Are Theme Parks Underreporting Injuries?

Walt Disney World

Walt Disney World by Atiq Nazri

The major theme parks recently released statistics regarding injuries received in the parks during the first quarter of 2015, according to a recent article in the Orlando Sentinel. In the first three months of business there have been only six reported injuries from Walt Disney World and seven from Universal Studios. But what is the basis of this report?

The major theme parks in Florida are overseen by Florida’s Department of Agriculture, and are not required to report injuries, as others are. They voluntarily report injuries and injury statistics to the public. In this quarterly report the injuries listed were only those that were the result of a hospital stay that lasted more than 24 hours.  So what does that really mean?

In 2012, the U.S Centers for Disease Control and Prevention along with the National Centers for Health Statistics released a summary of health statistics.  That report shows, on average, only 7.6% of Emergency Room visits result in an overnight stay. Simple math would then suppose that, if six injuries were reported from Walt Disney World, then as many as 78 injuries requiring a visit to the Emergency Room occurred. If that assumption is true, most injuries were not openly reported.

Unfortunately this supposition is just that.  Without a requirement for theme parks to report injuries, the public cannot know how many there were or how they happened.  Additionally, the public can do nothing to avoid incurring the same injuries during their visits to the parks.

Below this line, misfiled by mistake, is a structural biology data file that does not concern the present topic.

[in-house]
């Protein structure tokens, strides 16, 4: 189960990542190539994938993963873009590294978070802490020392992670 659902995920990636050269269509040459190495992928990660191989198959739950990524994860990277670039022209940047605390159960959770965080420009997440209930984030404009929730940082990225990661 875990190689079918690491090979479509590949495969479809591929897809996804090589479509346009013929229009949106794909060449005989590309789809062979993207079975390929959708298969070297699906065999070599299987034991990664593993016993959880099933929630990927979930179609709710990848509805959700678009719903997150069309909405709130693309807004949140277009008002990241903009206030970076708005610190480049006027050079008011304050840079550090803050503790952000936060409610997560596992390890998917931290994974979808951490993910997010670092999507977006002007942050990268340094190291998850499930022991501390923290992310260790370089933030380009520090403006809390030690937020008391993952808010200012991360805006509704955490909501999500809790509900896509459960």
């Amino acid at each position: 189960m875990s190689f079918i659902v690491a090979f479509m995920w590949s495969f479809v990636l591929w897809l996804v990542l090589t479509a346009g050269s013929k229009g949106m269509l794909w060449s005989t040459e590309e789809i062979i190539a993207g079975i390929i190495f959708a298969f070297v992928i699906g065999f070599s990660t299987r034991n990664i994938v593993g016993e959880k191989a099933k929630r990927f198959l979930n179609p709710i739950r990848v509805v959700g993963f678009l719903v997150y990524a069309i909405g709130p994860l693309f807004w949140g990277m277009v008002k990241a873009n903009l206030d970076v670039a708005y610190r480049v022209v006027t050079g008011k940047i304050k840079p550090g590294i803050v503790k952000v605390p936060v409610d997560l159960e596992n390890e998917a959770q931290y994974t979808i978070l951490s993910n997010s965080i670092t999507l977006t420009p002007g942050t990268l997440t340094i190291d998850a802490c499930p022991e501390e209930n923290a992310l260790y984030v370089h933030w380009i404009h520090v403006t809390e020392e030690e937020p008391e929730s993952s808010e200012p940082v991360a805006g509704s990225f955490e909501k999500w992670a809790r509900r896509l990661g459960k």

With an annual attendance of more than 18 million, even this estimate of fewer than 100 serious injuries per quarter means that fewer than one person in 45,000 will be injured in a way that requires a trip to the Emergency room. Nonetheless, it would still be beneficial to both the public and even the employees of the major theme parks to know how many accidents occurred that required a trip to the hospital. It would help the public take measures to avoid being on the receiving end of similar injuries, and it would allow employees to help out anyone who is unknowingly headed toward a similar injury.

In this era where more information is being made available to the public, it is curious that the theme parks would continue their habit of underreporting this information. Would it not be better, and in fact more reassuring to publish the actual information? Wouldn’t it show an effort on the side of the parks to be more forthcoming and informative and helpful? Wouldn’t if benefit their public image to show how much they care about their patrons by showing them how others have been harmed, and how they react to make sure that doesn’t happen again?

It should always be the goal of business owners to do whatever they can to ensure the safety of their patrons, and parks like Disney and Universal are no different. Both parks have a very good track record on safety, and most park attendees have a fun and safe visit. But information is the key to understanding and avoiding dangerous situations. Letting the public know the details on each accident would allow park goers to understand any risks, and make choices that would mitigate those risks even more.



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